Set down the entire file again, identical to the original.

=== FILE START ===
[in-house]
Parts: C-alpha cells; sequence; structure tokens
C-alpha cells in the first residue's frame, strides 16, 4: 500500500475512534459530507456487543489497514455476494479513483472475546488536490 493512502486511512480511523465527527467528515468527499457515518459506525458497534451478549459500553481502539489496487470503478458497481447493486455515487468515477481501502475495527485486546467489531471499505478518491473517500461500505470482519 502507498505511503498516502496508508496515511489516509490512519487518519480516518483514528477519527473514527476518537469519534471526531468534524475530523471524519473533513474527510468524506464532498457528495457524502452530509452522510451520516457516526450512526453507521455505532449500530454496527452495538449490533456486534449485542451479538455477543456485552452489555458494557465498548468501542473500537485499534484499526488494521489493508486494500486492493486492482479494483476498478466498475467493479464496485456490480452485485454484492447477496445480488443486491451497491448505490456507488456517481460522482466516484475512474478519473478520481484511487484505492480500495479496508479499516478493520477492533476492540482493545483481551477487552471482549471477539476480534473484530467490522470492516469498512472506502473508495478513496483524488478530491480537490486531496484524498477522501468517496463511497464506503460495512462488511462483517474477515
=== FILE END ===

[in-house]
Parts: C-alpha cells; sequence; structure tokens
C-alpha cells in the first residue's frame, strides 16, 4: 500500500475512534459530507456487543489497514455476494479513483472475546488536490 493512502486511512480511523465527527467528515468527499457515518459506525458497534451478549459500553481502539489496487470503478458497481447493486455515487468515477481501502475495527485486546467489531471499505478518491473517500461500505470482519 502507498505511503498516502496508508496515511489516509490512519487518519480516518483514528477519527473514527476518537469519534471526531468534524475530523471524519473533513474527510468524506464532498457528495457524502452530509452522510451520516457516526450512526453507521455505532449500530454496527452495538449490533456486534449485542451479538455477543456485552452489555458494557465498548468501542473500537485499534484499526488494521489493508486494500486492493486492482479494483476498478466498475467493479464496485456490480452485485454484492447477496445480488443486491451497491448505490456507488456517481460522482466516484475512474478519473478520481484511487484505492480500495479496508479499516478493520477492533476492540482493545483481551477487552471482549471477539476480534473484530467490522470492516469498512472506502473508495478513496483524488478530491480537490486531496484524498477522501468517496463511497464506503460495512462488511462483517474477515